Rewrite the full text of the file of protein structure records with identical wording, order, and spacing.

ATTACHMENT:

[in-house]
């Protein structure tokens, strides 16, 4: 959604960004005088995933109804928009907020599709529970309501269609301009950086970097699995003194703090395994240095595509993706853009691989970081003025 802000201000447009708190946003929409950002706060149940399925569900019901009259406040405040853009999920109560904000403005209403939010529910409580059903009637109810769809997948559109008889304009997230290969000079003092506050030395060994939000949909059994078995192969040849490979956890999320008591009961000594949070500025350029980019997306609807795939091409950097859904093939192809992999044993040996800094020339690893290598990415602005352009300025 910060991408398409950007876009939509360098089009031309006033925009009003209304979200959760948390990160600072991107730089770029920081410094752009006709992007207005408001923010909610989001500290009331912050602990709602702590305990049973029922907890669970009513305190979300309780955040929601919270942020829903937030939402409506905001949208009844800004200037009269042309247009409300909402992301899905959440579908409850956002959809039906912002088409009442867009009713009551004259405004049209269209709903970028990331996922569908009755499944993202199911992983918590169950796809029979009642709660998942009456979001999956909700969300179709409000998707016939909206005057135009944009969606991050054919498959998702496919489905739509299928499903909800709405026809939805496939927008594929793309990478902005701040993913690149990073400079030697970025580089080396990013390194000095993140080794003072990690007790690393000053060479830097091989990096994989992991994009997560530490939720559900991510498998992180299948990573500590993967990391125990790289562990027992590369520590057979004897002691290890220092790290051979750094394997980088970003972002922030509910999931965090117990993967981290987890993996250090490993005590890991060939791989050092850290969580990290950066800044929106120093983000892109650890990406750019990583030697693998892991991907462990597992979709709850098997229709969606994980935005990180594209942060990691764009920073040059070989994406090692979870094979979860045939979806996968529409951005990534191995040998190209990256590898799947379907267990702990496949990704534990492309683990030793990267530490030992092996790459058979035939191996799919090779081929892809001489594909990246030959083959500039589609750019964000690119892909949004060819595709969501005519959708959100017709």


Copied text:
[in-house]
């Protein structure tokens, strides 16, 4: 959604960004005088995933109804928009907020599709529970309501269609301009950086970097699995003194703090395994240095595509993706853009691989970081003025 802000201000447009708190946003929409950002706060149940399925569900019901009259406040405040853009999920109560904000403005209403939010529910409580059903009637109810769809997948559109008889304009997230290969000079003092506050030395060994939000949909059994078995192969040849490979956890999320008591009961000594949070500025350029980019997306609807795939091409950097859904093939192809992999044993040996800094020339690893290598990415602005352009300025 910060991408398409950007876009939509360098089009031309006033925009009003209304979200959760948390990160600072991107730089770029920081410094752009006709992007207005408001923010909610989001500290009331912050602990709602702590305990049973029922907890669970009513305190979300309780955040929601919270942020829903937030939402409506905001949208009844800004200037009269042309247009409300909402992301899905959440579908409850956002959809039906912002088409009442867009009713009551004259405004049209269209709903970028990331996922569908009755499944993202199911992983918590169950796809029979009642709660998942009456979001999956909700969300179709409000998707016939909206005057135009944009969606991050054919498959998702496919489905739509299928499903909800709405026809939805496939927008594929793309990478902005701040993913690149990073400079030697970025580089080396990013390194000095993140080794003072990690007790690393000053060479830097091989990096994989992991994009997560530490939720559900991510498998992180299948990573500590993967990391125990790289562990027992590369520590057979004897002691290890220092790290051979750094394997980088970003972002922030509910999931965090117990993967981290987890993996250090490993005590890991060939791989050092850290969580990290950066800044929106120093983000892109650890990406750019990583030697693998892991991907462990597992979709709850098997229709969606994980935005990180594209942060990691764009920073040059070989994406090692979870094979979860045939979806996968529409951005990534191995040998190209990256590898799947379907267990702990496949990704534990492309683990030793990267530490030992092996790459058979035939191996799919090779081929892809001489594909990246030959083959500039589609750019964000690119892909949004060819595709969501005519959708959100017709």